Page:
Like other automotive aluminum suppliers, Novelis Inc. is forecasting booming demand to support the wave of electric vehicles coming in this decade. But to deliver enough new North American aluminum capacity, the industry will also need to create more recycling capacity to convert old aluminum into fresh supply.
That's the equation behind Novelis' recently announced project to invest $365 million in an advanced aluminum recycling center in Guthrie, Ky., about 50 miles north of Nashville. When the plant comes on line in 2024, it will have the capacity to generate 240 kilotons of new sheet ingot from recycled metal.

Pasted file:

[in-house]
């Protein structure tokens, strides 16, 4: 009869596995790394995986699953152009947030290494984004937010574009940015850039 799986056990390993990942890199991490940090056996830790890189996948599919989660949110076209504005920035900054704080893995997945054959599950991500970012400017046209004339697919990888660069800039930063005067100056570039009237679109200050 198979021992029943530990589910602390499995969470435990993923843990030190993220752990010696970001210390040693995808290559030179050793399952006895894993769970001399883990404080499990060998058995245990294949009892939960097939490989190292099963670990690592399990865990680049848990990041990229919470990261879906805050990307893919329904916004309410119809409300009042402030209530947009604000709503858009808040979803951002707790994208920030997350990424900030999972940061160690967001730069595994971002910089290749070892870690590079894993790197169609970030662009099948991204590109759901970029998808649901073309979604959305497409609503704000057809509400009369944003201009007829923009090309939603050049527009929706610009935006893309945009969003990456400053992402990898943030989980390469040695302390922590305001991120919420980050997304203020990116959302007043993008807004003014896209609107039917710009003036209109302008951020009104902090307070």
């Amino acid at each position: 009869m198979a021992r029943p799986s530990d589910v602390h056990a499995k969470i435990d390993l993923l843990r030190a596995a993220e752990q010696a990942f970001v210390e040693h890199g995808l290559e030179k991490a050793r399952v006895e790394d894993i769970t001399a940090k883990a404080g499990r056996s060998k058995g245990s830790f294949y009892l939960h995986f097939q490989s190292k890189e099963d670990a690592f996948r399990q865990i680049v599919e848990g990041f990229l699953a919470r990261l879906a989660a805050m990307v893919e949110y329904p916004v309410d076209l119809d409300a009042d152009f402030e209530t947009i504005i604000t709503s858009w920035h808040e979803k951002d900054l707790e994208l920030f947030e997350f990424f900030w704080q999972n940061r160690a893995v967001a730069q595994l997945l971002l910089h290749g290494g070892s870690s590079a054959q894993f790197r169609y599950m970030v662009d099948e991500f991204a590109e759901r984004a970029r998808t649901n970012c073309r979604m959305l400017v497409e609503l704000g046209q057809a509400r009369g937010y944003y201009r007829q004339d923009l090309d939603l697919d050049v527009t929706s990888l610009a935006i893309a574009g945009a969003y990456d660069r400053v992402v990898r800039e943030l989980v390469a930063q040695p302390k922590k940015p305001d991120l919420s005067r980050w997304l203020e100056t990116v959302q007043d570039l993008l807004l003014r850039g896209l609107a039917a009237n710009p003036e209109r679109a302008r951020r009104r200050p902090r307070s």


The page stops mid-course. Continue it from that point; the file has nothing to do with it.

The challenge for Novelis, says Tom Boney, president of Novelis North America, is to raise the art of recycling to 2020s standards through innovative metal handling, separation processes and even new sourcing plans. The last time Novelis built a U.S. recycling center on an undeveloped site was nearly 40 years ago.
The company is not revealing specifics of its new processes, but Boney told Automotive News that part of the innovation will be in the plant's shredding technology. A wide spectrum of materials will be able to pass through a single point to be shredded by a common system.